How Chris Wilson turned his prison sentence into a new life of art and service
When Chris Wilson was sentenced to life without parole at the age of 17, he devised a plan to turn his life around. While incarcerated, he started writing down everything he wanted to do in life. He called it "The Master Plan." Now a successful artis...
Now a successful artist, entrepreneur and author of "The Master Plan: My Journey from Life in Prison to a Life of Purpose." Wilson gives an inspiring look at how he embraced education, set goals and ultimately convinced a judge to allow him to re-enter society.
Wilson, a Washington D.C. native, joined Salon's D. Watkins on "Salon Talks," to unpack how his master plan changed his outlook on life and led him to a life of freedom and service. "I knew in my heart I was a good person, and that I could do something meaningful in life, and so I wrote out kind of like a bucket list. It was things that I wanted to do in my life," Wilson told Watkins.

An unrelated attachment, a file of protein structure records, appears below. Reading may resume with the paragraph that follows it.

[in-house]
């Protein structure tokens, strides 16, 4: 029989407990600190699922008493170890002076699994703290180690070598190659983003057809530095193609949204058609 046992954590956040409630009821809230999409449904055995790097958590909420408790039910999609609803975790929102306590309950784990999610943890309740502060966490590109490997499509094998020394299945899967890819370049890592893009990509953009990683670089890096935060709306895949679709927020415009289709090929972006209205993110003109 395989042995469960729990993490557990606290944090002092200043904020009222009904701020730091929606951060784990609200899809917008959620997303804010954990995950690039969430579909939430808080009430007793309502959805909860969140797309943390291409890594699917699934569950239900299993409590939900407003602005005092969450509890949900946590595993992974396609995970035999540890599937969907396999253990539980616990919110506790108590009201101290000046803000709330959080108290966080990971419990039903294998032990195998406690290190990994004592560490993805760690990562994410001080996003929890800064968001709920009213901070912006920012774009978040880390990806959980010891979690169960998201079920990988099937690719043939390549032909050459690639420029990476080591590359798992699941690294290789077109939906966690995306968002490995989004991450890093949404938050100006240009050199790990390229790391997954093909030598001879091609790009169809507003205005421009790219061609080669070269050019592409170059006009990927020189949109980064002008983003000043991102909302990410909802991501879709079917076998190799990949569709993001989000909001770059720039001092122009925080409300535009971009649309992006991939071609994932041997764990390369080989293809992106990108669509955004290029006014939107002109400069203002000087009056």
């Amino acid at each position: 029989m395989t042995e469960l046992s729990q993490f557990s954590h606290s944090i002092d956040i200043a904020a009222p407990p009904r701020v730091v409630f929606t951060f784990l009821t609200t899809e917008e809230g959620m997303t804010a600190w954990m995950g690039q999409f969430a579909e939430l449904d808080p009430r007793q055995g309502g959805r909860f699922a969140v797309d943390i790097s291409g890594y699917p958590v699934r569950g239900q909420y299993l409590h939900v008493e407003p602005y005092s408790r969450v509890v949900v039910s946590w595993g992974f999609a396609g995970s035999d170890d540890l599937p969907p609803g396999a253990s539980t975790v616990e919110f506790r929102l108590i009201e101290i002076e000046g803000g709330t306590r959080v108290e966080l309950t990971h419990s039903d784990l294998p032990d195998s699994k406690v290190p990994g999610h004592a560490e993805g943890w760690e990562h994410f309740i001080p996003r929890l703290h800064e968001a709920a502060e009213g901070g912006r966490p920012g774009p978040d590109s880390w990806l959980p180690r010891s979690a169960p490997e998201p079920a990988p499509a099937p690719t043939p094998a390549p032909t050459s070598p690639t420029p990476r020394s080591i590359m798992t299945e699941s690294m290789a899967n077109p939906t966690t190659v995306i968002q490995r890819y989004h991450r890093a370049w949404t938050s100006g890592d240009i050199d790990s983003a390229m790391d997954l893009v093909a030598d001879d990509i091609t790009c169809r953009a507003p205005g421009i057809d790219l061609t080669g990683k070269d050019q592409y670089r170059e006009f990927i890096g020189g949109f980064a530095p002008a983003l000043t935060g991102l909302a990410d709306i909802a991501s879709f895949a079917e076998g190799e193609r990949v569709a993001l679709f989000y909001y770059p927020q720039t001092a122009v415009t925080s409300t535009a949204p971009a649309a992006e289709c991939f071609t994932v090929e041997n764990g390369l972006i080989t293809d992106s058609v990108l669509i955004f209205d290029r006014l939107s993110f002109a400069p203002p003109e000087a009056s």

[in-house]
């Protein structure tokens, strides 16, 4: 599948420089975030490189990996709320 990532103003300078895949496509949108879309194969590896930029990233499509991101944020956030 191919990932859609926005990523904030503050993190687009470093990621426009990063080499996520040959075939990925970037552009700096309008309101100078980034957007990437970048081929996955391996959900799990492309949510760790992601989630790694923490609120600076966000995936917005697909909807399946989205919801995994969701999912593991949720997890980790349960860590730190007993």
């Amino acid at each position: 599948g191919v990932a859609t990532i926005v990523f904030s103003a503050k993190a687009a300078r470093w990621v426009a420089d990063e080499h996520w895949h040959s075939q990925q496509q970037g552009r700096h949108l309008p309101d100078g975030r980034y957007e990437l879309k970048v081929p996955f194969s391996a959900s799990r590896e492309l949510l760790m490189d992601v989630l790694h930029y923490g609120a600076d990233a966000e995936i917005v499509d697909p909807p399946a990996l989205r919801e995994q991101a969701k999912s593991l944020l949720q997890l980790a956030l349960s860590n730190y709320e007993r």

The list inspired Wilson's laser focus on completing his education and utilizing therapy while in prison. "I had to figure out a way how to stay out of trouble," Wilson said. And while it seems like an incredible story that he was able to overcome a life sentence after 10 years, Wilson insists "there's nothing really special" about him.
"I'm not an anomaly. There's a lot of Chris Wilsons that are in prison." Wilson says he wants to identify others like him and "support them, and let them know they can be successful." Since re-entry, Wilson is actualizing that goal and serving as a mentor for others in neighborhoods like the one he grew up in.
Watch the full episode above to hear how Wilson embraced painting to cope with PTSD and his take on what federal initiatives and programs can begin to solve the systematic problems that Americans serving time face.
About: "Salon Talks" Art, Books and Music
Bestsellers and artists take viewers into the creative process